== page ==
"University scientists have helped create at least half of the publicly traded biotech firms operating today, and our data shows a female professor is most likely to draw a science advisory board invitation by tapping into her school's technology transfer office," says Ding. "Biotechnology founders strongly gauge an SAB candidate's reputation and quality of his or her network in determining that individual's business savvy."

But not all institutions formally support such offices even though they "provide an ideal means for academic administrators to raise the profile of their high-performing female scientists," she says. "Networking by way of technology-transfer offices can be useful in promoting the research of women faculty and brokering connections between them and influential members of the entrepreneurship and investment communities."

She concludes the influence factor is a major issue, since gender bias appears most active in high-profile companies backed by high-status venture capitalists. "When female scientists do receive invitations to join boards, they generally come from small start-ups with limited financial backing."

Further measuring the effects of specific areas of research interest and individual career aspiration on the SAB gender gap can deepen the understanding this issue and help erode gender inequity more broadly at the corporate leadership level, says Ding. "Our nation's continued preeminence in science and technology will depend on engaging the best and the brightest, regardless of gender."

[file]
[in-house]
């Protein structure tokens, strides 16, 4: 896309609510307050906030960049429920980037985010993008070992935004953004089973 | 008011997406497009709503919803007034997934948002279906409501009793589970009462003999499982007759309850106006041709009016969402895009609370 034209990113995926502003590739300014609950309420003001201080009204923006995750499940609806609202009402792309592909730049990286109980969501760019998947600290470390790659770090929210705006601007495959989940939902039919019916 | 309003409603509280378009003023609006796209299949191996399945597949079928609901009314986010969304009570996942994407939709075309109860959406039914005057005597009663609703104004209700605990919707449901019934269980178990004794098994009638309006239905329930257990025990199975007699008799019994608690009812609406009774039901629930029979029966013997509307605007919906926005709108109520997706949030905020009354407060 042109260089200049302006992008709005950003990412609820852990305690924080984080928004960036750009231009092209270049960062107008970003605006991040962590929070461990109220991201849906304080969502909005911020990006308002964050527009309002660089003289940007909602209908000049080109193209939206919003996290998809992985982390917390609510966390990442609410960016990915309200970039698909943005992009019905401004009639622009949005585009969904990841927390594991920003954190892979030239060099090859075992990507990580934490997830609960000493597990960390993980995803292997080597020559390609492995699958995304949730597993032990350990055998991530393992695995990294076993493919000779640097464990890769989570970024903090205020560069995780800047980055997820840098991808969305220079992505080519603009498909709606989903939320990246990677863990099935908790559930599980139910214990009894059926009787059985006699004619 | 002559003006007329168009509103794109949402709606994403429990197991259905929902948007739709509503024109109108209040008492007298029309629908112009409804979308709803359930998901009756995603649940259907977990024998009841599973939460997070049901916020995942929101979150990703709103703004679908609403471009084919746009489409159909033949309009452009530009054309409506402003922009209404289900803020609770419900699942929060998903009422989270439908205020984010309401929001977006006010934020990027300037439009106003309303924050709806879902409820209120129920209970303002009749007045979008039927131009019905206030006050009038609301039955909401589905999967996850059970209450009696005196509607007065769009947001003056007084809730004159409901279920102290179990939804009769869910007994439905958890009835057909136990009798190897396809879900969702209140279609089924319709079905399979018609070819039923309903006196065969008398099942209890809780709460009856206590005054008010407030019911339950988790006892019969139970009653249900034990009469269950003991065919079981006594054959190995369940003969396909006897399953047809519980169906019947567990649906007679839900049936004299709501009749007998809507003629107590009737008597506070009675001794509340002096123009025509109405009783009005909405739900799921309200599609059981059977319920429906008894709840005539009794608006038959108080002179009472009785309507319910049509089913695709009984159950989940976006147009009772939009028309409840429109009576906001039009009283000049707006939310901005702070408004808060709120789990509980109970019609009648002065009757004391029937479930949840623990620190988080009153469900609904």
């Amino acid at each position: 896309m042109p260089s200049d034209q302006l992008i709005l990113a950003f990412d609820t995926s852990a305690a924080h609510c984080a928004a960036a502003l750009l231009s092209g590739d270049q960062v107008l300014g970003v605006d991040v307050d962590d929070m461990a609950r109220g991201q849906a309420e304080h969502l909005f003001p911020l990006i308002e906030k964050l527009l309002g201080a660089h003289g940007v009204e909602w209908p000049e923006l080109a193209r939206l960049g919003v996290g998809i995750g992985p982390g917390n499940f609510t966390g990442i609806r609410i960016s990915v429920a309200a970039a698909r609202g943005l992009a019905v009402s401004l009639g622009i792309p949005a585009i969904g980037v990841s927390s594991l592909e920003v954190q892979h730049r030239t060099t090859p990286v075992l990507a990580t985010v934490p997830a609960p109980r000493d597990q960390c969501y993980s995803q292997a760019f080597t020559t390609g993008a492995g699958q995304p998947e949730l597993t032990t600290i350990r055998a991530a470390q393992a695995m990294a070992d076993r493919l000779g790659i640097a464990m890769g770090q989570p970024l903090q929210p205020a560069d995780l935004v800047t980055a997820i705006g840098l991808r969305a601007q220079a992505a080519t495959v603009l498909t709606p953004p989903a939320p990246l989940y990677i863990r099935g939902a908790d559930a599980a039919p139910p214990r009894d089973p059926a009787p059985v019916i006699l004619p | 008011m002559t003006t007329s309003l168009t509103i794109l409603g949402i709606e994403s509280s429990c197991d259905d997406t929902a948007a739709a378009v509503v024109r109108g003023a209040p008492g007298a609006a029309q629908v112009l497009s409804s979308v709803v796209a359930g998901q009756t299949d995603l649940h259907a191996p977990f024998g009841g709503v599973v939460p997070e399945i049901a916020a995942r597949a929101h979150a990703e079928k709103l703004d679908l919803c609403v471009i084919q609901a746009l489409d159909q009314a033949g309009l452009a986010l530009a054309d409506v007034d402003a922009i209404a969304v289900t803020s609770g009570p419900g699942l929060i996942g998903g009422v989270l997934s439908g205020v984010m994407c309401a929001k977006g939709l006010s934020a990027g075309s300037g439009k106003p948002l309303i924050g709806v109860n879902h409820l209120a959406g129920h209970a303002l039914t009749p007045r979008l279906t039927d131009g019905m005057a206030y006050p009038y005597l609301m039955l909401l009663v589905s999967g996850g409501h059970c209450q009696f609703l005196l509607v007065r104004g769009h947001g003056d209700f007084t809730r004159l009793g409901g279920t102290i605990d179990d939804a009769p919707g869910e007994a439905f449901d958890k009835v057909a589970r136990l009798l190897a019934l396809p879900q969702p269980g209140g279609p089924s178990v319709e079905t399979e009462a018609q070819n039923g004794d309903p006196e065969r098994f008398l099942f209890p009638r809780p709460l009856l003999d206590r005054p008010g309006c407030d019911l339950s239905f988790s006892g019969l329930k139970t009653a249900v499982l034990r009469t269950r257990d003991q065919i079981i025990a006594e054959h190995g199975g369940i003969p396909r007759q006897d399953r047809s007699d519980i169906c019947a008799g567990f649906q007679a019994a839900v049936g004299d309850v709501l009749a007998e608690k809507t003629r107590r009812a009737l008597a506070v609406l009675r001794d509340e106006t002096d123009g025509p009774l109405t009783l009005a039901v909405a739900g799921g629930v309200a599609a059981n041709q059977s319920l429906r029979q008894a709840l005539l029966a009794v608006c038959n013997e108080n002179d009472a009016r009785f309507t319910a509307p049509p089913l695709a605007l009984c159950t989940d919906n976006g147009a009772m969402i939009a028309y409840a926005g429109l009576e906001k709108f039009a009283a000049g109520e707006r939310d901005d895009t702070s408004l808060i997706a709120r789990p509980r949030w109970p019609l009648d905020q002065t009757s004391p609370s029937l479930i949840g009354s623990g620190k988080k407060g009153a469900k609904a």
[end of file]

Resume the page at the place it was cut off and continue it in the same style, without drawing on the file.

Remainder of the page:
'/>"/>

Contact: Greg Muraski
gmuraski@rhsmith.umd.edu
301-892-0973
University of Maryland
Source:Eurekalert

Related biology news :

1. Winners of the 2012 F1000Prime Faculty Member of the Year Awards
2. Marginal lands are prime fuel source for alternative energy
3. Study identifies prime source of ocean methane
4. Computer model pinpoints prime materials for efficient carbon capture
5. New book celebrates women scientists in the Americas
6. Progesterone may be why pregnant women are more vulnerable to certain infections
7. Genetic signs of alcoholism in women studied for the first time
8. African-American, Caucasian women should take identical vitamin D doses